Tuesday, September 14, 2021

SPMW 7021A (Part 2) Wrecker - Rail & Tie Car

The previous post on the SPMW 7021A (Part 1) covered my first go at building the bulkheads and rack.  However, after looking at the prototype references closer, the bulkheads were too short.  It would have been easier to cut them down, but not so easy structurally to raise them.


I took some time to draw up the car in my CAD software and get the proportions worked out. Much of the internal structure is guesstimates and logical design based on what is visible in the photos.  I have a couple other photos from Bob's Photos, which I don't have permission to publish here on my blog.

SPMW 7021A stripped of original bulkheads sitting on top of 1:87.1 scale rack plans.

I printed out my CAD drawings and then double checked them against the model that the printer scaled the drawing correctly to match the SPMW 7021A physical model.

Ok, everything checks, time to start!

So, after a break of about 6+ months and now armed with a good set of drawings... I'm looking forward to diving in and finishing this crazy looking project!

Fabricating the Rack

The first step in fabricating the rack was deciding how I was going to model the 6" main span beams.  I have some 0.060" C-channel styrene shape, but I need more like 0.069" tall beams per the scaling off the photos.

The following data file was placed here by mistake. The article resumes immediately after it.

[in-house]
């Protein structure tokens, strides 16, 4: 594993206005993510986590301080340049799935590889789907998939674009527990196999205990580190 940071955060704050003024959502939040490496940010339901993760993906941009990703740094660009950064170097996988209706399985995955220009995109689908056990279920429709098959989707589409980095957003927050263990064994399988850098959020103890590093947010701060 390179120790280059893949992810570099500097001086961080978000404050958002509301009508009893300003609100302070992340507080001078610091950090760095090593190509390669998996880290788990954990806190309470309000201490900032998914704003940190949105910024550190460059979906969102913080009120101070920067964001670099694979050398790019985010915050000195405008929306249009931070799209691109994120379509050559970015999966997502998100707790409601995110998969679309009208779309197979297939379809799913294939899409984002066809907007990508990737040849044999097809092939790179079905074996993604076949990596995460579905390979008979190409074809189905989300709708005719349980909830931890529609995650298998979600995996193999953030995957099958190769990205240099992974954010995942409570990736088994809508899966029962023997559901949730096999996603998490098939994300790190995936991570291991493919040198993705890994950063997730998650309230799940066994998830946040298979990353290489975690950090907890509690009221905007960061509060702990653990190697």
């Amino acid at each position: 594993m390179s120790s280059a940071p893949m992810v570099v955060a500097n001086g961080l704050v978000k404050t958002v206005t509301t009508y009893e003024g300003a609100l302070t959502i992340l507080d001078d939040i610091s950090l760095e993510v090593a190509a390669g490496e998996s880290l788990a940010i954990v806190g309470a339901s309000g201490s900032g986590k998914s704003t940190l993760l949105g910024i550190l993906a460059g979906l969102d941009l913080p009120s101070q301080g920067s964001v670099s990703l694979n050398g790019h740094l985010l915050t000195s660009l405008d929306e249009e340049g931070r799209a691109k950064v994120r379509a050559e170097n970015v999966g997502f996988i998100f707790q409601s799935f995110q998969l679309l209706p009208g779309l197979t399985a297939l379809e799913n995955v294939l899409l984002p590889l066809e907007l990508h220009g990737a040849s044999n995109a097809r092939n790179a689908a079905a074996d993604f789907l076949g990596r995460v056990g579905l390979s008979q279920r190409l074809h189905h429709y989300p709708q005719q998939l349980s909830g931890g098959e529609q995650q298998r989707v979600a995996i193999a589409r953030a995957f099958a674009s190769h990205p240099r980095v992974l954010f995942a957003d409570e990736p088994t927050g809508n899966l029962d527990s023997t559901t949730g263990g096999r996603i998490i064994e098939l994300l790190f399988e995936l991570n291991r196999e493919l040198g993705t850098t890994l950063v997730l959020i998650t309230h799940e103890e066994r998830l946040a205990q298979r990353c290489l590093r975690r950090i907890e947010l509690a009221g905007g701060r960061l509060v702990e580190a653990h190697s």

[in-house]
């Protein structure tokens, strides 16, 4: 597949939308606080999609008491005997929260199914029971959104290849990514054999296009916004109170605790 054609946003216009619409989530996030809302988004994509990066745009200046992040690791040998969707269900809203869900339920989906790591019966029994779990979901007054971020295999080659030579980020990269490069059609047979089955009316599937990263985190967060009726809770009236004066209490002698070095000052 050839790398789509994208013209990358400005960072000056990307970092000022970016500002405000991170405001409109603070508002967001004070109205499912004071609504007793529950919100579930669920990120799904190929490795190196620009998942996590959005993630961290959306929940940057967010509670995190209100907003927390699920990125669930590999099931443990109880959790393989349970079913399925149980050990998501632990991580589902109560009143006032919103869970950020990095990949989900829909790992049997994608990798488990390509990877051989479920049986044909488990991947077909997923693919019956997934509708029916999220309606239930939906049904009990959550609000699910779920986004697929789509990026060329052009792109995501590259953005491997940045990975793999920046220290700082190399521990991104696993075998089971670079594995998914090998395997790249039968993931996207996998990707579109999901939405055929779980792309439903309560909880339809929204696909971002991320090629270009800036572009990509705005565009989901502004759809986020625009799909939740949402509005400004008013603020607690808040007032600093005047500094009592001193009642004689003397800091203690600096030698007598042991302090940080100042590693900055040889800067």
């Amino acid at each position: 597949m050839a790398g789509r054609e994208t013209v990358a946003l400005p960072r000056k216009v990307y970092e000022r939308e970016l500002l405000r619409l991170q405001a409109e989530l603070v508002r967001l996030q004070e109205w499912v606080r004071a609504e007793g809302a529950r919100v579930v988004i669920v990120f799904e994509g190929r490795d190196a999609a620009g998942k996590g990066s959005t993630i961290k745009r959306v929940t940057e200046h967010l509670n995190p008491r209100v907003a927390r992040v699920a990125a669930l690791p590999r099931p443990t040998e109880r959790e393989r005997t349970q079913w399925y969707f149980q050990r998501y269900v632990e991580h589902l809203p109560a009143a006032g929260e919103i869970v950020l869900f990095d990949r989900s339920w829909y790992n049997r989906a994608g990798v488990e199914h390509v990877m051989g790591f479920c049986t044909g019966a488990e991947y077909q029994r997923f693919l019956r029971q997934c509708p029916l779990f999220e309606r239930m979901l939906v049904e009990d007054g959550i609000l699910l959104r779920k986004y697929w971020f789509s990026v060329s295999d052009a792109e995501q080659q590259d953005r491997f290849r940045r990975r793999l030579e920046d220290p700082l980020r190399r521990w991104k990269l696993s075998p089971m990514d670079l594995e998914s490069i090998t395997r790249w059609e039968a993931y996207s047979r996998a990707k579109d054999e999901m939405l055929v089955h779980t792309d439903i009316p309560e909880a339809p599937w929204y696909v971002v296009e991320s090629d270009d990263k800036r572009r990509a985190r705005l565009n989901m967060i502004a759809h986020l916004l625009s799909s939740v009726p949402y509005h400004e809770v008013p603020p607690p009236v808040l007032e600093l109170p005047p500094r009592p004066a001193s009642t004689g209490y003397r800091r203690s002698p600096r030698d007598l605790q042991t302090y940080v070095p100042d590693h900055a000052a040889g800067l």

I decide to use the 0.060" C-channel stock and glue a 0.060" x 0.010" strip along the bottom, creating a bit of a flange to the inside of the C-channel for the cross pieces to attach to.

I start by gluing the 0.060" I-beams to the 0.060" C-Channel/L-girders.

The end beams are also formed from 0.060" C-channel stock.  I'm using a section of plywood with square marks and basic dimensions transferred over from the drawing so that I don't get Tamiya glue on the paper print.  Later on I get more adventurous about doing this!

Cross frames are glued in place.

The cross frames are made from 0.06" x 0.04" strip styrene, this will allow them to match height with the main frame beams.  Once they are tacked in place at the marked points, I add an additional 0.06" x 0.01" styrene strip to the bottom, inboard of the flange, forming a larger gusset plate.

All cross frames in place with gussets.

Now it's time to make the diagonals.  I would have liked to use 0.04" x 0.01" strip, but I only had 0.04" x 0.02" on hand... oh well.  

I cut and fitted the diagonal bracing

At this point, it is critical to ensure the rack is square before installing the diagonal pieces!  I did all the braces in one direction on the top, then flipped the rack over and did the other direction on the bottom.

Bottom of the "flat" rack frame

Top of completed "flat" rack frame

The process of cutting and fitting all the diagonal pieces is complete.

Fabricating the Bulkheads

Marks for collision posts on bulkheads.

After reviewing the previous material on how I built the first set of bulkheads 6 months ago, I should have used the same spacer method on these when attaching the collision posts to the bulkhead sheets.

Mismatch in height of bulkheads.

I marked the A-end bulkhead on the interior side with pencil to help me align and set the height of the rack frame.